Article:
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Greenpeace Praises Brazil

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Brazil soya traders agreed to extend a moratorium on buying soya linked to Amazon destruction this week and Greenpeace was quick to give them a big thank you from the world.

International companies such as McDonald’s are happy, and companies like Nike, Wal-Mart and Carrefour are asking for more.

The soya traders first agreed to the moratorium in 2006. The moratorium was originally the result of a major Greenpeace effort (see “Eating up the Amazon” and “Amazon Bulletin”), so you can be sure they are happy that the moratorium is being renewed. As Paulo Adario, Greenpeace Amazon Campaign director, says: “This is the sort of industry initiative we need to stop the destruction of the Amazon and help to prevent runaway climate change. It was only possible because companies worldwide demanded it, knowing that their customers would not want to buy products linked to Amazon rainforest destruction.”

Even the president fo McDonald’s Europe was happy. As he said, “We want to ensure that our actions help protect the Amazon rainforest. The moratorium has been a positive step in helping us control and monitor the soya used in our supply chain and we will continue to participate in efforts to stop deforestation in the Amazon.”

Paulo Adario says, “Now all eyes are on President Lula to demonstrate his government’s leadership by increasing efforts to govern the Amazon and to stop deforestation across all sectors.” Brazil’s Environment Minister, Carlos Minc, says: “Soya is no longer a significant force in the destruction of the Amazon rainforest. However, we cannot say the same about cattle. The soya moratorium is a model for all relevant sectors.”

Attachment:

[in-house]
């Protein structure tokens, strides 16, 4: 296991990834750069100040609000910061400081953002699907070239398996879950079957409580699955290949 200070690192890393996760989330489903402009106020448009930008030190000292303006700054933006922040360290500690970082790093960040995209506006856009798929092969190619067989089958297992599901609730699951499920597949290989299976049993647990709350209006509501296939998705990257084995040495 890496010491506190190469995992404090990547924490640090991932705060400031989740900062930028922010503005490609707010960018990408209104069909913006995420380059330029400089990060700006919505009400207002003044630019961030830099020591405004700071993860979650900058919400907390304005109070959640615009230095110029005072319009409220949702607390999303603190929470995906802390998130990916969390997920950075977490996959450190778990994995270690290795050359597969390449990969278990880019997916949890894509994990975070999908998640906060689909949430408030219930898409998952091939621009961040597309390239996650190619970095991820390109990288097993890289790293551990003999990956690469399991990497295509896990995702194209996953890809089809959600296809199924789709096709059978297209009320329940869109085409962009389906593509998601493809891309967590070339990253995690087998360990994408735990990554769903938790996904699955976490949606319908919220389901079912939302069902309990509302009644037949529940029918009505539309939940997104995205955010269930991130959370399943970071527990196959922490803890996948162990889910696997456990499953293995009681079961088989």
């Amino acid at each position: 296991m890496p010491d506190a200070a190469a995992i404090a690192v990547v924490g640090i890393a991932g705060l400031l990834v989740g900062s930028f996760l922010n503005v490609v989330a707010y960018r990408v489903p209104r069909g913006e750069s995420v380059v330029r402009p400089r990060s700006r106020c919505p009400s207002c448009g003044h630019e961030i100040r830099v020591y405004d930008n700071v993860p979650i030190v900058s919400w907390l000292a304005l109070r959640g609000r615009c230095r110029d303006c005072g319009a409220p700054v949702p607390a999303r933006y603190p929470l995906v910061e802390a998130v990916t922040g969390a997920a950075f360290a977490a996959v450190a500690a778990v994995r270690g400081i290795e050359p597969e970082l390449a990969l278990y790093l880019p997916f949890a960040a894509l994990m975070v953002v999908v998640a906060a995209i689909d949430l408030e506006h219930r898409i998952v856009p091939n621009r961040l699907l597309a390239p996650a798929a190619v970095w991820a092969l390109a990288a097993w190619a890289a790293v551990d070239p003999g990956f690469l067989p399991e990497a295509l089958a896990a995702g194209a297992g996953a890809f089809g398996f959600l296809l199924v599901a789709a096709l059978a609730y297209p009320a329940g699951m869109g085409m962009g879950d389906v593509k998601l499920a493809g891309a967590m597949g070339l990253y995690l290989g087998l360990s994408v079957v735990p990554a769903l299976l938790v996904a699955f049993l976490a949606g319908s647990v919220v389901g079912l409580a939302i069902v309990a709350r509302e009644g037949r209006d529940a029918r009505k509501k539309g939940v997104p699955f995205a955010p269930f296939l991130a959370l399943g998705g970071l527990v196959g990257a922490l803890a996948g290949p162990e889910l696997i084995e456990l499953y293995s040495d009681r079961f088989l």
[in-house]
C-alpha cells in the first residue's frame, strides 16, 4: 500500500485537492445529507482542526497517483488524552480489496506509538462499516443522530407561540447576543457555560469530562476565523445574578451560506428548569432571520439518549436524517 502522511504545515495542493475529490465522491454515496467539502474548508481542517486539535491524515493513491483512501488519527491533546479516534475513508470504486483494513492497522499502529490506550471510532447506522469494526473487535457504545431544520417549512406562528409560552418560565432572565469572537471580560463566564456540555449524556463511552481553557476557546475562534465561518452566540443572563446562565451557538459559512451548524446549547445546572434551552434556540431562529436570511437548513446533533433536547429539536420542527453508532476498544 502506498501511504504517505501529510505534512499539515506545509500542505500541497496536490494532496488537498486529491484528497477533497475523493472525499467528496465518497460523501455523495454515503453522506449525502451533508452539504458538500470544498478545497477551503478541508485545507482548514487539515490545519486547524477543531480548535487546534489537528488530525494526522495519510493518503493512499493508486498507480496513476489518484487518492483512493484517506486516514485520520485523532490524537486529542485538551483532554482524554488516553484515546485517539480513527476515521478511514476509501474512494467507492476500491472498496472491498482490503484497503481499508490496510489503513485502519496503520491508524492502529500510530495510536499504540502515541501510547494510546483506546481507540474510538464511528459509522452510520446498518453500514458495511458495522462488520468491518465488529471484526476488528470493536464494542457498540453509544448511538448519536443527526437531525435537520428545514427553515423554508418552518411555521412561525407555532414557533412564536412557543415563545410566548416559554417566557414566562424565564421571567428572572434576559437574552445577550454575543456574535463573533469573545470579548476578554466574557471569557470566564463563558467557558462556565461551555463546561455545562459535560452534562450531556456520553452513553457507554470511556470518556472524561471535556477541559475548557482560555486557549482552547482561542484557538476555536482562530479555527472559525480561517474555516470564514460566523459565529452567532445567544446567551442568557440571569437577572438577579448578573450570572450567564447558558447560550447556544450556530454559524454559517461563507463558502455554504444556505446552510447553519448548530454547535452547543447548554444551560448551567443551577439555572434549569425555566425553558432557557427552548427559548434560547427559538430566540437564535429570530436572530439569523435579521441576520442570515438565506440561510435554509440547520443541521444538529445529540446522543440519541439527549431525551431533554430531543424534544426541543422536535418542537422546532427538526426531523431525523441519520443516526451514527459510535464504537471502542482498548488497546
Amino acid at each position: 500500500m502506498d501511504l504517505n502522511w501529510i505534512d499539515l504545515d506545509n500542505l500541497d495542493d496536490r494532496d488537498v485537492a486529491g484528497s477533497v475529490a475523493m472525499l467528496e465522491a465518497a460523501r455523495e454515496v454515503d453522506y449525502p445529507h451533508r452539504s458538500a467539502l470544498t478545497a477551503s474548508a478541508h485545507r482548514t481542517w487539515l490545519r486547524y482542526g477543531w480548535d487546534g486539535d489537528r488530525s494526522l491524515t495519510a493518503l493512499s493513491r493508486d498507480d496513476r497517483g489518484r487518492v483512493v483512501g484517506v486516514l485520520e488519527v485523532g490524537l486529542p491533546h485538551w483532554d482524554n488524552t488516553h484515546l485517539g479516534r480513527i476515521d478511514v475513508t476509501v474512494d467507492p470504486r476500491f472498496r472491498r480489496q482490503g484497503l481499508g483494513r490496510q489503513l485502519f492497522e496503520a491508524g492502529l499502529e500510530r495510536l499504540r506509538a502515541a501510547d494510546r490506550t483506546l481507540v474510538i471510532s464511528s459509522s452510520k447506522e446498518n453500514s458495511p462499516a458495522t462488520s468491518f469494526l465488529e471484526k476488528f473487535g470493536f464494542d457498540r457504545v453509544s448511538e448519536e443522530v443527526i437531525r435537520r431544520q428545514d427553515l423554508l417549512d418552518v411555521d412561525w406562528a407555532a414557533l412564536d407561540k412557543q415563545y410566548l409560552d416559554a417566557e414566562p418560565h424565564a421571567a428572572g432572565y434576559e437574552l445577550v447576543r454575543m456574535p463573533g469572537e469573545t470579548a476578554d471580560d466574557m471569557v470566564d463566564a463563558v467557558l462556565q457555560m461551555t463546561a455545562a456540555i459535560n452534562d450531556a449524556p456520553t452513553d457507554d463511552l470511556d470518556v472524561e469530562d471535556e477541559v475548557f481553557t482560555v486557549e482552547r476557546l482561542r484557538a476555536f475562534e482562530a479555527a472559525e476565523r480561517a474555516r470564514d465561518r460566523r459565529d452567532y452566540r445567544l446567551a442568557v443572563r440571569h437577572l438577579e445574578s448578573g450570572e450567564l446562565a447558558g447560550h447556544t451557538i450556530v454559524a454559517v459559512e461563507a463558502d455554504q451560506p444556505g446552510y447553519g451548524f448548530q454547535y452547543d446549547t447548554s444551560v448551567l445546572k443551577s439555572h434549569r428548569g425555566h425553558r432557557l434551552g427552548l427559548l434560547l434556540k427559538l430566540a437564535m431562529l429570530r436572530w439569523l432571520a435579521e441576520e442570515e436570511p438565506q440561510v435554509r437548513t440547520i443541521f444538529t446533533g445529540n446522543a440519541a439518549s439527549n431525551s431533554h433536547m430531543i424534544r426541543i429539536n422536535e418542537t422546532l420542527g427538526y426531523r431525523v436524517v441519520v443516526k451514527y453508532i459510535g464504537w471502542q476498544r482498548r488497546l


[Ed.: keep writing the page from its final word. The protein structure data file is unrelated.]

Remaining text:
To move forward with efforts to protect the Amazon, Greenpeace is now showing the way in which beef, leather and shoe companies are destroying the Amazon. They released a report in June 2009 called “Slaughtering the Amazon” that details the results of these industries

Major companies are standing up to say that they don’t want beef and leather that is linked to Amazon destruction, including international super players Nike, Wal-Mart and Carrefour.

As Greenpeace writes, Amazon deforestation is one of the leading contributors to global warming in the world. If climate change is to be addressed, Brazil and companies dependent on Brazil really need to respond. “Tropical deforestation accounts for up to a fifth of greenhouse gas emissions, more than all the world’s airplanes, trains and cars. It has led Brazil to become the world’s fourth worst climate polluter and means that runaway climate change cannot be averted unless deforestation is stopped.”

In a similar manner as Yvo De Boer, head of the United Nations Framework Convention on Climate Change (UNFCC), proposed last week, Greenpeace says that wealthy, developed countries need to help Brazil to get out of a dependency on Amazon-destroying practices: “President Lula must commit to stopping Amazon deforestation by 2015 and developed countries must provide the financial backing his government needs to effectively monitor and govern the rainforest. In addition, funds are required for the millions of people who depend on the forest to develop new conservation minded industries that do not involve cutting the rainforest down.”

One step forward, a few more to take, and the Amazon could be protected to prosper and help the world again.

Image credit 1: *Brunna Peretti* via flickr under a Creative Commons license

Image credit 2: leoffreitas via flickr under a Creative Commons license

Image credit 3: Matthew Burpee via flickr under a Creative Commons license




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